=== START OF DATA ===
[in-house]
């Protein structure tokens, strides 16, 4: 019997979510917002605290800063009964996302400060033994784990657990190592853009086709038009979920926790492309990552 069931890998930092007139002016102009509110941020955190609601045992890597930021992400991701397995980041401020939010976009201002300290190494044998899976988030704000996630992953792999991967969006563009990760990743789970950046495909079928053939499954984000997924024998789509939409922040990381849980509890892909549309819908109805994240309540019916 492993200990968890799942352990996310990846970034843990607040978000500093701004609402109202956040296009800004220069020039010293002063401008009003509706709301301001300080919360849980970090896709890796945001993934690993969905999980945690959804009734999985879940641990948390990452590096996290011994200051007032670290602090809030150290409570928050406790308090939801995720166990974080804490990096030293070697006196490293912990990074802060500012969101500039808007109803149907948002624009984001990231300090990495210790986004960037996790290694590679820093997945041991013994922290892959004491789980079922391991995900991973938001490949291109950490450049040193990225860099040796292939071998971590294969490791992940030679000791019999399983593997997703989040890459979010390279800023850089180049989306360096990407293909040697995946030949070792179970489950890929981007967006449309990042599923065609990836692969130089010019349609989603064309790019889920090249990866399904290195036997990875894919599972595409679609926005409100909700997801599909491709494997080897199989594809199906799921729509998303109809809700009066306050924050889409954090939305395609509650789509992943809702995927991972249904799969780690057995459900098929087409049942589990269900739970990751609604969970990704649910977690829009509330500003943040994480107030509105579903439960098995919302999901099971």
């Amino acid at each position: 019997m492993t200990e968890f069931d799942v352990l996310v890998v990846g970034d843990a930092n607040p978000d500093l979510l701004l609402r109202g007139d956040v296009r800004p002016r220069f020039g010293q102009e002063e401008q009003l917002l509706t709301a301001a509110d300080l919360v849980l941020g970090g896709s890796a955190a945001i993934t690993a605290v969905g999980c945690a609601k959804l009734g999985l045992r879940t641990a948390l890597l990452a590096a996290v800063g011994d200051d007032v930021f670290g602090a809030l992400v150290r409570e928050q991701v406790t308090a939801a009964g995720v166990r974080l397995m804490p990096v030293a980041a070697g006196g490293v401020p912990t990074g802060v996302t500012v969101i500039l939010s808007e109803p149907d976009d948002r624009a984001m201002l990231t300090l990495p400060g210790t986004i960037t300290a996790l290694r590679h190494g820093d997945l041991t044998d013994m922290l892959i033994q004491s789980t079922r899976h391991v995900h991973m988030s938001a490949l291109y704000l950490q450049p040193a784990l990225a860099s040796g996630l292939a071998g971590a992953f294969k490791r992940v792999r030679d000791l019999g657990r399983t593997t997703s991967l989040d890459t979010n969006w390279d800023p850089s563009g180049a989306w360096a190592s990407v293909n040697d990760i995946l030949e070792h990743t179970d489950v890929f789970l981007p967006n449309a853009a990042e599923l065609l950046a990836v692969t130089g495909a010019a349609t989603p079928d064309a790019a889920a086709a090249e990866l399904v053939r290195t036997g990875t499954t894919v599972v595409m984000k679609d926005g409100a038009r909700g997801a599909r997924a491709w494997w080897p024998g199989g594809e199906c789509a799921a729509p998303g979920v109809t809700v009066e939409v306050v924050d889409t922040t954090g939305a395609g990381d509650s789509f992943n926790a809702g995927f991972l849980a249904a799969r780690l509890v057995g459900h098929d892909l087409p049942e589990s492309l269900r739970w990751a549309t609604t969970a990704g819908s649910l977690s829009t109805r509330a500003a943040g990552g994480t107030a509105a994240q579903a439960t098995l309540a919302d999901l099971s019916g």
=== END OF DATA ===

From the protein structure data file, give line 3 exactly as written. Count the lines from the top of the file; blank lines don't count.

């Amino acid at each position: 019997m492993t200990e968890f069931d799942v352990l996310v890998v990846g970034d843990a930092n607040p978000d500093l979510l701004l609402r109202g007139d956040v296009r800004p002016r220069f020039g010293q102009e002063e401008q009003l917002l509706t709301a301001a509110d300080l919360v849980l941020g970090g896709s890796a955190a945001i993934t690993a605290v969905g999980c945690a609601k959804l009734g999985l045992r879940t641990a948390l890597l990452a590096a996290v800063g011994d200051d007032v930021f670290g602090a809030l992400v150290r409570e928050q991701v406790t308090a939801a009964g995720v166990r974080l397995m804490p990096v030293a980041a070697g006196g490293v401020p912990t990074g802060v996302t500012v969101i500039l939010s808007e109803p149907d976009d948002r624009a984001m201002l990231t300090l990495p400060g210790t986004i960037t300290a996790l290694r590679h190494g820093d997945l041991t044998d013994m922290l892959i033994q004491s789980t079922r899976h391991v995900h991973m988030s938001a490949l291109y704000l950490q450049p040193a784990l990225a860099s040796g996630l292939a071998g971590a992953f294969k490791r992940v792999r030679d000791l019999g657990r399983t593997t997703s991967l989040d890459t979010n969006w390279d800023p850089s563009g180049a989306w360096a190592s990407v293909n040697d990760i995946l030949e070792h990743t179970d489950v890929f789970l981007p967006n449309a853009a990042e599923l065609l950046a990836v692969t130089g495909a010019a349609t989603p079928d064309a790019a889920a086709a090249e990866l399904v053939r290195t036997g990875t499954t894919v599972v595409m984000k679609d926005g409100a038009r909700g997801a599909r997924a491709w494997w080897p024998g199989g594809e199906c789509a799921a729509p998303g979920v109809t809700v009066e939409v306050v924050d889409t922040t954090g939305a395609g990381d509650s789509f992943n926790a809702g995927f991972l849980a249904a799969r780690l509890v057995g459900h098929d892909l087409p049942e589990s492309l269900r739970w990751a549309t609604t969970a990704g819908s649910l977690s829009t109805r509330a500003a943040g990552g994480t107030a509105a994240q579903a439960t098995l309540a919302d999901l099971s019916g």